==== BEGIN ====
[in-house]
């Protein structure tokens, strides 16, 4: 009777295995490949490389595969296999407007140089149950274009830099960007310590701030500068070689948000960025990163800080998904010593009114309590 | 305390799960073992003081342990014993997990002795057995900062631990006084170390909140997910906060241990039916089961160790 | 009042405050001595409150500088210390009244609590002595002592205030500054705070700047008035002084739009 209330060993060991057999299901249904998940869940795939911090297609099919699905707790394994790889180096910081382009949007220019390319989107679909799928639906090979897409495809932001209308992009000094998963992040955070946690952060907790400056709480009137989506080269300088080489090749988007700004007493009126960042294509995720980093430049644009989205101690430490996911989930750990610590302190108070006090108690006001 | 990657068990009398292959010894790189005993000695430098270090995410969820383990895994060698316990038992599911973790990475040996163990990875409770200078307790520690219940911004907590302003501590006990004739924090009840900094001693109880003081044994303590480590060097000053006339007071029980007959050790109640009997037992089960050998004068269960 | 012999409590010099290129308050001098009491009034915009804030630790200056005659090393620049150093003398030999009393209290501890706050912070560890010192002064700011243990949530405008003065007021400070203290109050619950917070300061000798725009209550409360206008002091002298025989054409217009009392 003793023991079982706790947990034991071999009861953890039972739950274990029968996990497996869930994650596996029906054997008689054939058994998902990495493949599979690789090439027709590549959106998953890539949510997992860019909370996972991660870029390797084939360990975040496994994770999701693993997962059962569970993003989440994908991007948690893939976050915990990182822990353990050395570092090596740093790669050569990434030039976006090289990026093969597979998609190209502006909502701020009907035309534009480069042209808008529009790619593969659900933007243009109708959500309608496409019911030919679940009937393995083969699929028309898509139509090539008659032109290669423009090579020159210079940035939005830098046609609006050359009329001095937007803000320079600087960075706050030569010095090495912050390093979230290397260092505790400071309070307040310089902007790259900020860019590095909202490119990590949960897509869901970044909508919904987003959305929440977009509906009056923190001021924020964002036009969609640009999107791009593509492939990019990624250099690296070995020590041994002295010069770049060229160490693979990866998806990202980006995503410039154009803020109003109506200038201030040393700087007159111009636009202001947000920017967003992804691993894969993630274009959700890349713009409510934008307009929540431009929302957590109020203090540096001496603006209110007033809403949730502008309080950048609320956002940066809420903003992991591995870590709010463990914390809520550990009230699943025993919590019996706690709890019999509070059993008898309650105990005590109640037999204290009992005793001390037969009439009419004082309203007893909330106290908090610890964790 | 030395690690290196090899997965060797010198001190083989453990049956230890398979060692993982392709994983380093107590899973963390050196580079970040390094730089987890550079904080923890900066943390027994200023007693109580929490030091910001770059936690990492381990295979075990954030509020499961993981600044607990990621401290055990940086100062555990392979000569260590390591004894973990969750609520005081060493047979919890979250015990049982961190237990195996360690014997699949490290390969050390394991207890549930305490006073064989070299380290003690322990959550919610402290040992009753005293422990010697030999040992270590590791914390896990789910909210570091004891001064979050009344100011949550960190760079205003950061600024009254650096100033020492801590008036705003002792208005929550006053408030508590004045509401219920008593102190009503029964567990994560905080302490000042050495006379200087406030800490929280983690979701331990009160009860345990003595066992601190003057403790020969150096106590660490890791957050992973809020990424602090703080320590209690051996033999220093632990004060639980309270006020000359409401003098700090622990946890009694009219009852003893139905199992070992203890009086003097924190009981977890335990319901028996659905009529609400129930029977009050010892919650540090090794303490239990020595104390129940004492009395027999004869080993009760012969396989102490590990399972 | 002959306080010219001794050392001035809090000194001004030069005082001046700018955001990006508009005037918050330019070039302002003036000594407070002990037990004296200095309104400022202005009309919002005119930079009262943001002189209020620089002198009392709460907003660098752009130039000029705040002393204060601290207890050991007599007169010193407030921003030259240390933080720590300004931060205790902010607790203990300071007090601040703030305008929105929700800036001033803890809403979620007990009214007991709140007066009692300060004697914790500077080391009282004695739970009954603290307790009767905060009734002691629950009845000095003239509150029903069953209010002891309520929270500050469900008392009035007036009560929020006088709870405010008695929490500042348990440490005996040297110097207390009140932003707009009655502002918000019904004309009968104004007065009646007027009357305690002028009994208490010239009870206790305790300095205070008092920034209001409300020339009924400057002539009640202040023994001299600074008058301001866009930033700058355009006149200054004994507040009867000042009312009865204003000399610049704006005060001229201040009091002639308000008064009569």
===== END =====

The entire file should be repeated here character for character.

[in-house]
């Protein structure tokens, strides 16, 4: 009777295995490949490389595969296999407007140089149950274009830099960007310590701030500068070689948000960025990163800080998904010593009114309590 | 305390799960073992003081342990014993997990002795057995900062631990006084170390909140997910906060241990039916089961160790 | 009042405050001595409150500088210390009244609590002595002592205030500054705070700047008035002084739009 209330060993060991057999299901249904998940869940795939911090297609099919699905707790394994790889180096910081382009949007220019390319989107679909799928639906090979897409495809932001209308992009000094998963992040955070946690952060907790400056709480009137989506080269300088080489090749988007700004007493009126960042294509995720980093430049644009989205101690430490996911989930750990610590302190108070006090108690006001 | 990657068990009398292959010894790189005993000695430098270090995410969820383990895994060698316990038992599911973790990475040996163990990875409770200078307790520690219940911004907590302003501590006990004739924090009840900094001693109880003081044994303590480590060097000053006339007071029980007959050790109640009997037992089960050998004068269960 | 012999409590010099290129308050001098009491009034915009804030630790200056005659090393620049150093003398030999009393209290501890706050912070560890010192002064700011243990949530405008003065007021400070203290109050619950917070300061000798725009209550409360206008002091002298025989054409217009009392 003793023991079982706790947990034991071999009861953890039972739950274990029968996990497996869930994650596996029906054997008689054939058994998902990495493949599979690789090439027709590549959106998953890539949510997992860019909370996972991660870029390797084939360990975040496994994770999701693993997962059962569970993003989440994908991007948690893939976050915990990182822990353990050395570092090596740093790669050569990434030039976006090289990026093969597979998609190209502006909502701020009907035309534009480069042209808008529009790619593969659900933007243009109708959500309608496409019911030919679940009937393995083969699929028309898509139509090539008659032109290669423009090579020159210079940035939005830098046609609006050359009329001095937007803000320079600087960075706050030569010095090495912050390093979230290397260092505790400071309070307040310089902007790259900020860019590095909202490119990590949960897509869901970044909508919904987003959305929440977009509906009056923190001021924020964002036009969609640009999107791009593509492939990019990624250099690296070995020590041994002295010069770049060229160490693979990866998806990202980006995503410039154009803020109003109506200038201030040393700087007159111009636009202001947000920017967003992804691993894969993630274009959700890349713009409510934008307009929540431009929302957590109020203090540096001496603006209110007033809403949730502008309080950048609320956002940066809420903003992991591995870590709010463990914390809520550990009230699943025993919590019996706690709890019999509070059993008898309650105990005590109640037999204290009992005793001390037969009439009419004082309203007893909330106290908090610890964790 | 030395690690290196090899997965060797010198001190083989453990049956230890398979060692993982392709994983380093107590899973963390050196580079970040390094730089987890550079904080923890900066943390027994200023007693109580929490030091910001770059936690990492381990295979075990954030509020499961993981600044607990990621401290055990940086100062555990392979000569260590390591004894973990969750609520005081060493047979919890979250015990049982961190237990195996360690014997699949490290390969050390394991207890549930305490006073064989070299380290003690322990959550919610402290040992009753005293422990010697030999040992270590590791914390896990789910909210570091004891001064979050009344100011949550960190760079205003950061600024009254650096100033020492801590008036705003002792208005929550006053408030508590004045509401219920008593102190009503029964567990994560905080302490000042050495006379200087406030800490929280983690979701331990009160009860345990003595066992601190003057403790020969150096106590660490890791957050992973809020990424602090703080320590209690051996033999220093632990004060639980309270006020000359409401003098700090622990946890009694009219009852003893139905199992070992203890009086003097924190009981977890335990319901028996659905009529609400129930029977009050010892919650540090090794303490239990020595104390129940004492009395027999004869080993009760012969396989102490590990399972 | 002959306080010219001794050392001035809090000194001004030069005082001046700018955001990006508009005037918050330019070039302002003036000594407070002990037990004296200095309104400022202005009309919002005119930079009262943001002189209020620089002198009392709460907003660098752009130039000029705040002393204060601290207890050991007599007169010193407030921003030259240390933080720590300004931060205790902010607790203990300071007090601040703030305008929105929700800036001033803890809403979620007990009214007991709140007066009692300060004697914790500077080391009282004695739970009954603290307790009767905060009734002691629950009845000095003239509150029903069953209010002891309520929270500050469900008392009035007036009560929020006088709870405010008695929490500042348990440490005996040297110097207390009140932003707009009655502002918000019904004309009968104004007065009646007027009357305690002028009994208490010239009870206790305790300095205070008092920034209001409300020339009924400057002539009640202040023994001299600074008058301001866009930033700058355009006149200054004994507040009867000042009312009865204003000399610049704006005060001229201040009091002639308000008064009569």